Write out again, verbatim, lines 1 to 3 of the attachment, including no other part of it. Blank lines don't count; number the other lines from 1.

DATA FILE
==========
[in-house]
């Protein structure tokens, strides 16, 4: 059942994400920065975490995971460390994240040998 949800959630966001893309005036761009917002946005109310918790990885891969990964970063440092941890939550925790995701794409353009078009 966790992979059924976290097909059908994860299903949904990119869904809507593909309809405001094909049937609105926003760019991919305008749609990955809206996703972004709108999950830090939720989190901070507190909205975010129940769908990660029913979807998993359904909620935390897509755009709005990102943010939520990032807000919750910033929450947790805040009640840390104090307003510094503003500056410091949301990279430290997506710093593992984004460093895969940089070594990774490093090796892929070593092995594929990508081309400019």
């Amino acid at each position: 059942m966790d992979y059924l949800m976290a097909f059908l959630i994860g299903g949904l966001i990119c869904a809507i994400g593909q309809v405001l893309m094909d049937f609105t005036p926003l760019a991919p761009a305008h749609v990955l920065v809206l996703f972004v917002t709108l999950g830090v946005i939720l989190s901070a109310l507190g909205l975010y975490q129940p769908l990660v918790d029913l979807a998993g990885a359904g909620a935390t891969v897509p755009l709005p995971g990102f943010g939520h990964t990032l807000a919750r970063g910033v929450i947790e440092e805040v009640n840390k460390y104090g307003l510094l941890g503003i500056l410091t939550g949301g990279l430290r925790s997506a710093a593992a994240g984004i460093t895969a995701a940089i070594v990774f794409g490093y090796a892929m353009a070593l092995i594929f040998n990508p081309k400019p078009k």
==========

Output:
[in-house]
């Protein structure tokens, strides 16, 4: 059942994400920065975490995971460390994240040998 949800959630966001893309005036761009917002946005109310918790990885891969990964970063440092941890939550925790995701794409353009078009 966790992979059924976290097909059908994860299903949904990119869904809507593909309809405001094909049937609105926003760019991919305008749609990955809206996703972004709108999950830090939720989190901070507190909205975010129940769908990660029913979807998993359904909620935390897509755009709005990102943010939520990032807000919750910033929450947790805040009640840390104090307003510094503003500056410091949301990279430290997506710093593992984004460093895969940089070594990774490093090796892929070593092995594929990508081309400019």
């Amino acid at each position: 059942m966790d992979y059924l949800m976290a097909f059908l959630i994860g299903g949904l966001i990119c869904a809507i994400g593909q309809v405001l893309m094909d049937f609105t005036p926003l760019a991919p761009a305008h749609v990955l920065v809206l996703f972004v917002t709108l999950g830090v946005i939720l989190s901070a109310l507190g909205l975010y975490q129940p769908l990660v918790d029913l979807a998993g990885a359904g909620a935390t891969v897509p755009l709005p995971g990102f943010g939520h990964t990032l807000a919750r970063g910033v929450i947790e440092e805040v009640n840390k460390y104090g307003l510094l941890g503003i500056l410091t939550g949301g990279l430290r925790s997506a710093a593992a994240g984004i460093t895969a995701a940089i070594v990774f794409g490093y090796a892929m353009a070593l092995i594929f040998n990508p081309k400019p078009k």